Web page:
People always ask, “how can I improve?” There is of course no one answer to that question. Many factors contribute to your improvement; regular practice, diet, off mat conditioning, etc. One good way to improve your over all game is to limit the techniques you use in sparring. Creativity thrives on limitation because it forces you to think outside the box to achieve your goal; in the instance of sparring, force the tap.

What is meant by “limiting the technique you use”? Try this: pick just one technique and make that your focus the next week of sparring sessions. It doesn’t matter if that technique is the triangle, the kimura, or a sweep. Find new ways off creating the opportunity to use the technique.

Case: You have decided to work your triangle. Start every sparring session over the next week by pulling guard. Keep telling yourself “I am only working for the triangle.” If you succeed in breaking your opponents posture, shoot the triangle, and get the tap then start over and pull guard again. Now try setting up the triangle in a different way, perhaps from Shawn Williams Guard, spider guard, or even half guard. After you’ve locked the triangle in a few more times now try setting it up via a failed sweep attempt.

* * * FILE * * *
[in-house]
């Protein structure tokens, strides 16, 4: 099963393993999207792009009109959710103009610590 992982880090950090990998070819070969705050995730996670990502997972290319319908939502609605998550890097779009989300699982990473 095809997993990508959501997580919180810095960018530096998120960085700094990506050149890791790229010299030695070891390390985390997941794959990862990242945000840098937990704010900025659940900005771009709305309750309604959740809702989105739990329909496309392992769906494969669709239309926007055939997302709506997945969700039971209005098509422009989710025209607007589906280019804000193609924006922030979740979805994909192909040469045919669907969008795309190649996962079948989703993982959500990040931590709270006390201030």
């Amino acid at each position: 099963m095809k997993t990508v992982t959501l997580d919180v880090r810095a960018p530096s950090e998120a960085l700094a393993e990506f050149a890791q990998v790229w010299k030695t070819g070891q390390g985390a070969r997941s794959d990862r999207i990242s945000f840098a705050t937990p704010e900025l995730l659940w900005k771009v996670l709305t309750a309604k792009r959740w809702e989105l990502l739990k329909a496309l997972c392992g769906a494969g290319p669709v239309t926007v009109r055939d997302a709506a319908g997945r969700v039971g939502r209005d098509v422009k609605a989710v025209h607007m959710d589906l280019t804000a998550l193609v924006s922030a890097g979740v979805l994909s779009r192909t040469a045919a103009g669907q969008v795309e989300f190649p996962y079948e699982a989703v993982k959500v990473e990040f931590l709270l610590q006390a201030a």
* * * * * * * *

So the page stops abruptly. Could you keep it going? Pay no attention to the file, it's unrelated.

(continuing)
The self imposed limitations coupled with your training partners defenses will force your game to evolve to greater heights than you may have ever imagined. Your best results will come if you stick with the same technique for more than one training session. This allows you (and your sparring partners) to reflect on the sparring session and find new solutions to the problems encountered. As your sparring partners realize what you are trying to do they will become much better at defending your chosen technique. They will become experts at defending it and in turn will then force you to become better at setting up, applying, and finishing the technique in question. You WANT your training partners to figure out counters to your technique, this way you can learn and practice counters to their counters!

*This training method is also a great way for advanced students to improve their game when sparring opponents who are less skilled (i.e. a purple belt vs a white belt).